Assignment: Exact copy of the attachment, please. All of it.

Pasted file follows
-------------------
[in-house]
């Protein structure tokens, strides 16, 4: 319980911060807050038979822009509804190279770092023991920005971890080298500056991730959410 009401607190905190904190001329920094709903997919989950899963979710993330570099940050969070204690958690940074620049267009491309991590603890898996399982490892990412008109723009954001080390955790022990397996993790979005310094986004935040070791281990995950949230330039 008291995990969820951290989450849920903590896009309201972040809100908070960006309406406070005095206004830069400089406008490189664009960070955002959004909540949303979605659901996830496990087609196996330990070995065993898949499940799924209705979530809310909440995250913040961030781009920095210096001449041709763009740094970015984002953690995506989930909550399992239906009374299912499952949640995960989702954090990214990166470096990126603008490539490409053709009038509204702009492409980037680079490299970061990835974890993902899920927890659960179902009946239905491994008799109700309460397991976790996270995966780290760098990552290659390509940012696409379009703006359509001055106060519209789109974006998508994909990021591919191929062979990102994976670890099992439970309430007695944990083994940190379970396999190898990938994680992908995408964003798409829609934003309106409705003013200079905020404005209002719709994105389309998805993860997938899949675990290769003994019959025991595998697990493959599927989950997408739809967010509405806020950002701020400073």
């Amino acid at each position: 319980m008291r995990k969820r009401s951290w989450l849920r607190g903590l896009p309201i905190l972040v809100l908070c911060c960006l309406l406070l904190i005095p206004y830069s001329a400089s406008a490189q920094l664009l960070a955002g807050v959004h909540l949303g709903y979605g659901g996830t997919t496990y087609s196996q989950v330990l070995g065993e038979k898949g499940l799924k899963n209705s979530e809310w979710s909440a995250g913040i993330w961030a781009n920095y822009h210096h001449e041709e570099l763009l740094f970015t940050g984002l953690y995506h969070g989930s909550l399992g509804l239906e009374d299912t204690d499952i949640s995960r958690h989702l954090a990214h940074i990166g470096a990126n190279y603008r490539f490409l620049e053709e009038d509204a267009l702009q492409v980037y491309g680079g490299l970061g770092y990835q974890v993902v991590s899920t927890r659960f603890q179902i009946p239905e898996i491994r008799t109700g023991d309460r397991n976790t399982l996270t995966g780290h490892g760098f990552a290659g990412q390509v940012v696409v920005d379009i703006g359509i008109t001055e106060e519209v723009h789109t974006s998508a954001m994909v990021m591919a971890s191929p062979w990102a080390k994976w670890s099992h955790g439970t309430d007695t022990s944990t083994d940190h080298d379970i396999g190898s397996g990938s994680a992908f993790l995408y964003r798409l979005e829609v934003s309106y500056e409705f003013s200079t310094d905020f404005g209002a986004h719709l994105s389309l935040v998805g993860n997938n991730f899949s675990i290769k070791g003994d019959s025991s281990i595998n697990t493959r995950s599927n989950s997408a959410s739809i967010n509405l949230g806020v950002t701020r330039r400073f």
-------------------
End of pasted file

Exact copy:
[in-house]
């Protein structure tokens, strides 16, 4: 319980911060807050038979822009509804190279770092023991920005971890080298500056991730959410 009401607190905190904190001329920094709903997919989950899963979710993330570099940050969070204690958690940074620049267009491309991590603890898996399982490892990412008109723009954001080390955790022990397996993790979005310094986004935040070791281990995950949230330039 008291995990969820951290989450849920903590896009309201972040809100908070960006309406406070005095206004830069400089406008490189664009960070955002959004909540949303979605659901996830496990087609196996330990070995065993898949499940799924209705979530809310909440995250913040961030781009920095210096001449041709763009740094970015984002953690995506989930909550399992239906009374299912499952949640995960989702954090990214990166470096990126603008490539490409053709009038509204702009492409980037680079490299970061990835974890993902899920927890659960179902009946239905491994008799109700309460397991976790996270995966780290760098990552290659390509940012696409379009703006359509001055106060519209789109974006998508994909990021591919191929062979990102994976670890099992439970309430007695944990083994940190379970396999190898990938994680992908995408964003798409829609934003309106409705003013200079905020404005209002719709994105389309998805993860997938899949675990290769003994019959025991595998697990493959599927989950997408739809967010509405806020950002701020400073």
């Amino acid at each position: 319980m008291r995990k969820r009401s951290w989450l849920r607190g903590l896009p309201i905190l972040v809100l908070c911060c960006l309406l406070l904190i005095p206004y830069s001329a400089s406008a490189q920094l664009l960070a955002g807050v959004h909540l949303g709903y979605g659901g996830t997919t496990y087609s196996q989950v330990l070995g065993e038979k898949g499940l799924k899963n209705s979530e809310w979710s909440a995250g913040i993330w961030a781009n920095y822009h210096h001449e041709e570099l763009l740094f970015t940050g984002l953690y995506h969070g989930s909550l399992g509804l239906e009374d299912t204690d499952i949640s995960r958690h989702l954090a990214h940074i990166g470096a990126n190279y603008r490539f490409l620049e053709e009038d509204a267009l702009q492409v980037y491309g680079g490299l970061g770092y990835q974890v993902v991590s899920t927890r659960f603890q179902i009946p239905e898996i491994r008799t109700g023991d309460r397991n976790t399982l996270t995966g780290h490892g760098f990552a290659g990412q390509v940012v696409v920005d379009i703006g359509i008109t001055e106060e519209v723009h789109t974006s998508a954001m994909v990021m591919a971890s191929p062979w990102a080390k994976w670890s099992h955790g439970t309430d007695t022990s944990t083994d940190h080298d379970i396999g190898s397996g990938s994680a992908f993790l995408y964003r798409l979005e829609v934003s309106y500056e409705f003013s200079t310094d905020f404005g209002a986004h719709l994105s389309l935040v998805g993860n997938n991730f899949s675990i290769k070791g003994d019959s025991s281990i595998n697990t493959r995950s599927n989950s997408a959410s739809i967010n509405l949230g806020v950002t701020r330039r400073f």